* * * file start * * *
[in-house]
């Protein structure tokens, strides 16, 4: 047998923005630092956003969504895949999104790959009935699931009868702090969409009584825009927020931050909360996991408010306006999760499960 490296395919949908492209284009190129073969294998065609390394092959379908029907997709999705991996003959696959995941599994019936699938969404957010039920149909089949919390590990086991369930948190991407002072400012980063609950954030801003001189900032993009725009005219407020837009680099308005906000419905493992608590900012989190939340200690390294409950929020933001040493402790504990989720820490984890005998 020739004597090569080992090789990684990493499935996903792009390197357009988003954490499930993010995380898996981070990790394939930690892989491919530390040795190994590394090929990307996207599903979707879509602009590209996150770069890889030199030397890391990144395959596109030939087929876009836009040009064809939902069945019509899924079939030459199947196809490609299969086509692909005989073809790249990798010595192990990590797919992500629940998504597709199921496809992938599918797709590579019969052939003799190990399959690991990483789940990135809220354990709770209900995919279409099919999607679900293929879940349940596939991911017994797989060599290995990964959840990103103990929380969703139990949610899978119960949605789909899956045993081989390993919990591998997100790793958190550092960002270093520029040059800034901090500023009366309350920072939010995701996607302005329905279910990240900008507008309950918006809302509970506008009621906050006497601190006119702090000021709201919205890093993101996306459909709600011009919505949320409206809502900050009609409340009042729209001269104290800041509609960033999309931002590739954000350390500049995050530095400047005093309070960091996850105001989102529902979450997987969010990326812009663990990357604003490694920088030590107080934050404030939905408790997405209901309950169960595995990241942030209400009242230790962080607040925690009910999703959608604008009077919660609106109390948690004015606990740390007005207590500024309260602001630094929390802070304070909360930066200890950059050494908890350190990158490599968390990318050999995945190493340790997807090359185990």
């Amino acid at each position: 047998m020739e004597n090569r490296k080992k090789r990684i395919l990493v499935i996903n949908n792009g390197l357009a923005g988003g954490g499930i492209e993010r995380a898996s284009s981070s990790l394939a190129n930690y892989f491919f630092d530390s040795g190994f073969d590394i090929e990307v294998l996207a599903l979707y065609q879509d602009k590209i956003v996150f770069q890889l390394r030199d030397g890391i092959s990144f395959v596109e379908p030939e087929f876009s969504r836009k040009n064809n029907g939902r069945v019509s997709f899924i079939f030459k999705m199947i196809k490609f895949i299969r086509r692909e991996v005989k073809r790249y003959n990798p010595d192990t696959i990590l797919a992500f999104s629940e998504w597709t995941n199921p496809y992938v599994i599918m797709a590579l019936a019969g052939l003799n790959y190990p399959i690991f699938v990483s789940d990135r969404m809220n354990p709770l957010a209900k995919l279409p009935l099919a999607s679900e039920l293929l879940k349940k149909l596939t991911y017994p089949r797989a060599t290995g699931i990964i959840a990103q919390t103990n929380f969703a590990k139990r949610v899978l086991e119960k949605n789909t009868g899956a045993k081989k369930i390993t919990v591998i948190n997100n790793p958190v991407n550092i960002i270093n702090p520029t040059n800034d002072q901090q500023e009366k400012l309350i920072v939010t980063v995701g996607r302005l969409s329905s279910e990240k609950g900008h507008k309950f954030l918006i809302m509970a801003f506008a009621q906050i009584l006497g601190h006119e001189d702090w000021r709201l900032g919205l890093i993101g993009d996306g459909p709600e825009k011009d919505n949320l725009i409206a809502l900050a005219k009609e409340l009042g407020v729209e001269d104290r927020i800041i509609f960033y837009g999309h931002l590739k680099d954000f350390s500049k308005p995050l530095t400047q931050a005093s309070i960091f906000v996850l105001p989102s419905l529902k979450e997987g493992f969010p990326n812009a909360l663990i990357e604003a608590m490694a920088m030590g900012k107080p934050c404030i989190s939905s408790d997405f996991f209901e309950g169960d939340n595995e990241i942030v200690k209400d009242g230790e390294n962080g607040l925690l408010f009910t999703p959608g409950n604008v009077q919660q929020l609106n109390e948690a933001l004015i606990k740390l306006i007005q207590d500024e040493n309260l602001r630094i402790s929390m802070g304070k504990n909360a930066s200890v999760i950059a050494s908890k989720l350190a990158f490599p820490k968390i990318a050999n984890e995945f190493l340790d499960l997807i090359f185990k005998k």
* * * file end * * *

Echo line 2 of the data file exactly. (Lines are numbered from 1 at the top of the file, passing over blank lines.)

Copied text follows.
């Protein structure tokens, strides 16, 4: 047998923005630092956003969504895949999104790959009935699931009868702090969409009584825009927020931050909360996991408010306006999760499960 490296395919949908492209284009190129073969294998065609390394092959379908029907997709999705991996003959696959995941599994019936699938969404957010039920149909089949919390590990086991369930948190991407002072400012980063609950954030801003001189900032993009725009005219407020837009680099308005906000419905493992608590900012989190939340200690390294409950929020933001040493402790504990989720820490984890005998 020739004597090569080992090789990684990493499935996903792009390197357009988003954490499930993010995380898996981070990790394939930690892989491919530390040795190994590394090929990307996207599903979707879509602009590209996150770069890889030199030397890391990144395959596109030939087929876009836009040009064809939902069945019509899924079939030459199947196809490609299969086509692909005989073809790249990798010595192990990590797919992500629940998504597709199921496809992938599918797709590579019969052939003799190990399959690991990483789940990135809220354990709770209900995919279409099919999607679900293929879940349940596939991911017994797989060599290995990964959840990103103990929380969703139990949610899978119960949605789909899956045993081989390993919990591998997100790793958190550092960002270093520029040059800034901090500023009366309350920072939010995701996607302005329905279910990240900008507008309950918006809302509970506008009621906050006497601190006119702090000021709201919205890093993101996306459909709600011009919505949320409206809502900050009609409340009042729209001269104290800041509609960033999309931002590739954000350390500049995050530095400047005093309070960091996850105001989102529902979450997987969010990326812009663990990357604003490694920088030590107080934050404030939905408790997405209901309950169960595995990241942030209400009242230790962080607040925690009910999703959608604008009077919660609106109390948690004015606990740390007005207590500024309260602001630094929390802070304070909360930066200890950059050494908890350190990158490599968390990318050999995945190493340790997807090359185990």